Skip to main content

Minister of Canadian Heritage Steven Guilbeault responds to a question during Question Period in the House of Commons in Ottawa on Nov. 3, 2020.Adrian Wyld/The Canadian Press

Controversy over the government’s plans to bring streaming services under the Broadcasting Act spiked this week over an amendment related to Canadians’ social media posts, but NDP and Bloc Québécois MPs are siding with the government over the change.

Canadian Heritage Minister Steven Guilbeault introduced Bill C-10 in November, saying it will bring streaming services like Netflix under the regulation of the Canadian Radio-television and Telecommunications Commission, meaning they would be subject to the existing rules for traditional broadcasters in areas such as contributing to the production of Canadian content.

Liberal MPs amended the government bill in committee last week in a way that removed language stating that the proposed new law does not apply to programs uploaded by users to a social media service. Mr. Guilbeault has long maintained that the legislation is not aimed at individual social media posts on platforms like YouTube.

However, a senior Canadian Heritage official, Thomas Owen Ripley, told MPs that the effect of the amendment is that social media posts would be subject to government regulation. That responsibility would belong to the platform, such as Youtube.

The amendment caught many observers by surprise. Former CRTC vice-chair Peter Menzies called the bill an “assault” on internet freedom, and University of Ottawa law professor Michael Geist called it “a remarkable and dangerous step in an already bad piece of legislation.”

Conservative MP Rachael Harder sided with those critics during a Friday afternoon committee meeting, where she attempted unsuccessfully to pause the review of the bill in order for the government to provide an updated statement on how the legislation would affect the Canadian Charter of Rights and Freedoms.

“When that [amendment] took place, it changed the nature of this bill,” Ms. Harder said. “If the protection isn’t granted, then there is no protection.”

Liberal MPs insisted the amended bill still ensures individuals will not face regulation over their social media posts.

“There is an exclusion for individuals,” Liberal MP Julie Dabrusin said. “This is not about moderating content.”

A clause remains in the bill that says a person who uses a social media service to upload programs “does not, by the fact of that use, carry on a broadcasting undertaking for the purposes of this act.” Essentially, the bill as amended means social media platforms rather than individuals could face regulation in connection with the posts people upload.

In interviews, NDP MP Heather McPherson and Bloc MP Martin Champoux indicated they were not concerned about the amendment.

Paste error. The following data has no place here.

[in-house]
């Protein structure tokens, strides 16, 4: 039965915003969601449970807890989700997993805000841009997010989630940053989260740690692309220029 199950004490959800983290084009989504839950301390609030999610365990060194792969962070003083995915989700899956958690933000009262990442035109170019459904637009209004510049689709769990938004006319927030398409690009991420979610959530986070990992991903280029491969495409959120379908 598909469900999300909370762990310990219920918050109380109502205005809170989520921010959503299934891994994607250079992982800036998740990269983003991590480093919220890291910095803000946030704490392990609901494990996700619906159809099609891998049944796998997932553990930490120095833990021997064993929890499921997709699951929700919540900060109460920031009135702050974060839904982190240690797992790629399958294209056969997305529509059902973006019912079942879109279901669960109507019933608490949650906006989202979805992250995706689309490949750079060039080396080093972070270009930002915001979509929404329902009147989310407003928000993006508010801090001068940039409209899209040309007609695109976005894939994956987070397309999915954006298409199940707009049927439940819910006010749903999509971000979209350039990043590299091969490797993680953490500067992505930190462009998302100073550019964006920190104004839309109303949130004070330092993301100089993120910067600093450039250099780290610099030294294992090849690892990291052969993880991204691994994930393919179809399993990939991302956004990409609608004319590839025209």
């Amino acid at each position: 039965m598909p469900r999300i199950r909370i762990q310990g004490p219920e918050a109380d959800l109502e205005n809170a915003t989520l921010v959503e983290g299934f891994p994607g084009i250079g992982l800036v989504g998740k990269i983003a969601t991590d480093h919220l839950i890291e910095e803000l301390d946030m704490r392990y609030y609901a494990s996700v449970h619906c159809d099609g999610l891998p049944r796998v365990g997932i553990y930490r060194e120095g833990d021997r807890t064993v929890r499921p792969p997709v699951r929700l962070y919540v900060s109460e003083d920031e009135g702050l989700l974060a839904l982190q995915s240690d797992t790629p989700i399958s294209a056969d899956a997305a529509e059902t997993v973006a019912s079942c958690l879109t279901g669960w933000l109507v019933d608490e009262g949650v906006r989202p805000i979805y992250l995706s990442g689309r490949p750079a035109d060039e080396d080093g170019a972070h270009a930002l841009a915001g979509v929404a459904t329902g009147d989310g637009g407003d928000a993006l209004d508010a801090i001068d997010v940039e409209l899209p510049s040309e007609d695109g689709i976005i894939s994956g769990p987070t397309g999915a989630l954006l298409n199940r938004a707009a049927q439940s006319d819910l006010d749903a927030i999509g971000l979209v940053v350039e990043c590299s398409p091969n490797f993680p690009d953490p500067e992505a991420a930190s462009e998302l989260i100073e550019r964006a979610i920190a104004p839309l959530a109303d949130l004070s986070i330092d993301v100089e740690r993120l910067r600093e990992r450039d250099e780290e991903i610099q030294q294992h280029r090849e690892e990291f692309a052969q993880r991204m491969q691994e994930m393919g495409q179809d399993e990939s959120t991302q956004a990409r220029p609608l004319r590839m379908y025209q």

Ms. McPherson said the bill is “far from perfect,” but an update of the Broadcasting Act is long overdue.

“I’m really concerned when I hear some of the rhetoric that’s coming from the Conservatives,” Ms. McPherson said. “I’m worried their actions are not in the best interests of Canadians.”

Mr. Champoux said he is a defender of free speech.

“I’m very concerned about anything that would threaten our freedom of speech, and I really don’t see what would threaten freedom of speech in what we’re working on right now with Bill C-10,” he said.

An organization representing French-language music publishers said the amendment was necessary.

“There’s a misunderstanding of what this means,” said Jérôme Payette, director-general of The Professional Music Publishers’ Association. “User-generated content can be professional content being put online by a label on YouTube. And that would have created an unfair situation where YouTube would not have been regulated, but Spotify would have been regulated.”

The amendment, he added, was meant to fix that.

“It is absolutely fundamental for the future of Canadian culture,” Mr. Payette said of the bill. “It makes sure that we have Canadian creation and production, and that this production reaches Canadians.”

Lauren Skelly, a spokesperson for YouTube, said the recent change creates concern about unintended consequences and Canadians’ rights to free expression.

“Like many, we were surprised to see the Heritage Committee expand Bill C-10 to include social media and user-upload services and apps,” she said in a statement. “This potentially extends CRTC regulation to all audio and audio-visual content on the internet, which has profound implications for not just social media, but virtually all websites, podcasting, online hosting and much more.”

The Coalition for the Diversity of Cultural Expressions, which includes organizations representing Canadian music publishers, performers and writers, defended the bill in a statement on Friday and criticized the Conservative Party’s recent comments.

“Bill C-10 in no way infringes on freedom of expression, nor does it represent censorship of the internet,” the coalition said.

Know what is happening in the halls of power with the day’s top political headlines and commentary as selected by Globe editors (subscribers only). Sign up today.